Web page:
End Of A TV Show Or Movie
When something important comes to an end, like a TV show, movie, or a big home renovation, it can trigger depression in some people. In 2009, some "Avatar" fans reported feeling depressed and even suicidal because the movie's fictional world wasn't real. There was a similar reaction to the final installments of the Harry Potter movies. "People experience distress when they're watching primarily for companionship," said Emily Moyer-Gusé, Ph.D., assistant professor of communication at Ohio State University, in Columbus. With "Avatar," Moyer-Gusé suspects people were "swept up in a narrative forgetting about real life and [their] own problems."
Where You Live
You can endlessly debate whether city or country life is better. But research has found that people living in urban settings do have a 39 percent higher risk of mood disorders than those in rural regions. A 2011 study in the journal Nature offers an explanation for this trend: City dwellers have more activity in the part of the brain that regulates stress. And higher levels of stress could lead to psychotic disorders. Depression rates also vary by country and state. Some <a href="http://www.health.com/health/gallery/0,,20483493,00.html" target="_hplink">states have higher rates</a> of depression and affluent <a href="http://news.health.com/2011/07/25/depression-affluent-nations/" target="_hplink">nations having higher rates</a> than low-income nations. Even altitude may play a role, with <a href="http://news.health.com/2010/09/21/is-high-altitude-linked-to-suicide-risk/" target="_hplink">suicide risk</a> going up with altitude.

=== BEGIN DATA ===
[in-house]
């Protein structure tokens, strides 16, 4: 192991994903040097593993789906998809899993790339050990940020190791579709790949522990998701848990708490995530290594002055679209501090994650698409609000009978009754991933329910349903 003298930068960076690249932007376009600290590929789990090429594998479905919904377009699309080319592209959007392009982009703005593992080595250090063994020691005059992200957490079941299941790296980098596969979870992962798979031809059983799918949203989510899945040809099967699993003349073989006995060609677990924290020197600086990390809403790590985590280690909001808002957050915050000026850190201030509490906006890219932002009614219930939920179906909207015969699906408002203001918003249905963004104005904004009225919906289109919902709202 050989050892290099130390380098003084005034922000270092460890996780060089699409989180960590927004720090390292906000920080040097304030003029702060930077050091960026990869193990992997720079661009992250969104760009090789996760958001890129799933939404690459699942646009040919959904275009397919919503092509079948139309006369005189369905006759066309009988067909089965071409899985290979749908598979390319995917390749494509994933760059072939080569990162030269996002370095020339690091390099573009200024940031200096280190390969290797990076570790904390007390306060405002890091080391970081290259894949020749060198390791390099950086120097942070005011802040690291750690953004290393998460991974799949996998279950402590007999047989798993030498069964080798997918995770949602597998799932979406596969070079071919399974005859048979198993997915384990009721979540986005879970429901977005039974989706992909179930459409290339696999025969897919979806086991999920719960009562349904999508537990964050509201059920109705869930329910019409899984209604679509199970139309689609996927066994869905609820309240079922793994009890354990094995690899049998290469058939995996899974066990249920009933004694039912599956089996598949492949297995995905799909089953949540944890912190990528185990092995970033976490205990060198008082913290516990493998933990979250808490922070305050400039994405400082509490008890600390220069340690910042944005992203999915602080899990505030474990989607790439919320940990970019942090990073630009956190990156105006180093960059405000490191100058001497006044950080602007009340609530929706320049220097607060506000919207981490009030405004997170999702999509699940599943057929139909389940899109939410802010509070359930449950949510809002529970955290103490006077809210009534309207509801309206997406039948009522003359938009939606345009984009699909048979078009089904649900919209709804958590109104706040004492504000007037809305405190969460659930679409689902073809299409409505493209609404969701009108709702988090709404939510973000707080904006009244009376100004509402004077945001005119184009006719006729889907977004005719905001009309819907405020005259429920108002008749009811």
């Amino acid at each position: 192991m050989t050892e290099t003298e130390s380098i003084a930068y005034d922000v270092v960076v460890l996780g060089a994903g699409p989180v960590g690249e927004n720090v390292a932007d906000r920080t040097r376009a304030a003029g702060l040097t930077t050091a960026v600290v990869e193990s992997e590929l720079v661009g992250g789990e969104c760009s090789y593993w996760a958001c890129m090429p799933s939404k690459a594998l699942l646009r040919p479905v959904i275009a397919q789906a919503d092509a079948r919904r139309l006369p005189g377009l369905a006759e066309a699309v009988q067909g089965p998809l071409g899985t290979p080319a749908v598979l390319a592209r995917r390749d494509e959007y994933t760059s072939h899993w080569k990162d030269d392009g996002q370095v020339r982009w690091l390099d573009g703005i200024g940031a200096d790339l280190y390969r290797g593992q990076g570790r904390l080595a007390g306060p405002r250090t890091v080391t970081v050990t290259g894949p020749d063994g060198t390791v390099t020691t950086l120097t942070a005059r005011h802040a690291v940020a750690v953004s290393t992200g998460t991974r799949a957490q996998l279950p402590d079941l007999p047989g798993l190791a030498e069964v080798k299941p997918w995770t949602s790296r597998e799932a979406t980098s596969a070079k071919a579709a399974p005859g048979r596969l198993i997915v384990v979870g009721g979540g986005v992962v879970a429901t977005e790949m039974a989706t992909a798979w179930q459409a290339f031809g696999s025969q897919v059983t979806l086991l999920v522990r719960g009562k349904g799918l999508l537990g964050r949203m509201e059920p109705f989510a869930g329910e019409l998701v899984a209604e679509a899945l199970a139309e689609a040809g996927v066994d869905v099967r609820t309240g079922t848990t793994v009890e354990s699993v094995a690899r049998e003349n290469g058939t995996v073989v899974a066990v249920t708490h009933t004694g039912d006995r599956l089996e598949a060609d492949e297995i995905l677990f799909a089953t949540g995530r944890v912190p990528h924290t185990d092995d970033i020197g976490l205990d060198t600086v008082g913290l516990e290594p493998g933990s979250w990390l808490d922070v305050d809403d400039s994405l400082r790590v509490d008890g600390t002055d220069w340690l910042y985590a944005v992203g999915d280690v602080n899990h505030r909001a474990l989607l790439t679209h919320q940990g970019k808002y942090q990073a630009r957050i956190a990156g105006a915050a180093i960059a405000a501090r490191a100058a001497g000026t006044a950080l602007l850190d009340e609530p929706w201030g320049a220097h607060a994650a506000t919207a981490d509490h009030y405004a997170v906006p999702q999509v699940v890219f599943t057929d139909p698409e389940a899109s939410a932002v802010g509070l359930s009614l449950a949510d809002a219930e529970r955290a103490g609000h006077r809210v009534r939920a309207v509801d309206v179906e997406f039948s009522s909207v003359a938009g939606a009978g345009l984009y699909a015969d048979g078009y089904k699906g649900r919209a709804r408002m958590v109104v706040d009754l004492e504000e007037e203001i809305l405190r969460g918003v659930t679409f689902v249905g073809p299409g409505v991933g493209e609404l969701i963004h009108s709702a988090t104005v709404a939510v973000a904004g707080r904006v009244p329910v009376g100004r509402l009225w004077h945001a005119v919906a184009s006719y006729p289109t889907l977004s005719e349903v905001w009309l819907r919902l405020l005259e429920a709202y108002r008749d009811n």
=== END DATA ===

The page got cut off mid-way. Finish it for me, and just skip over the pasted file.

Too Many Choices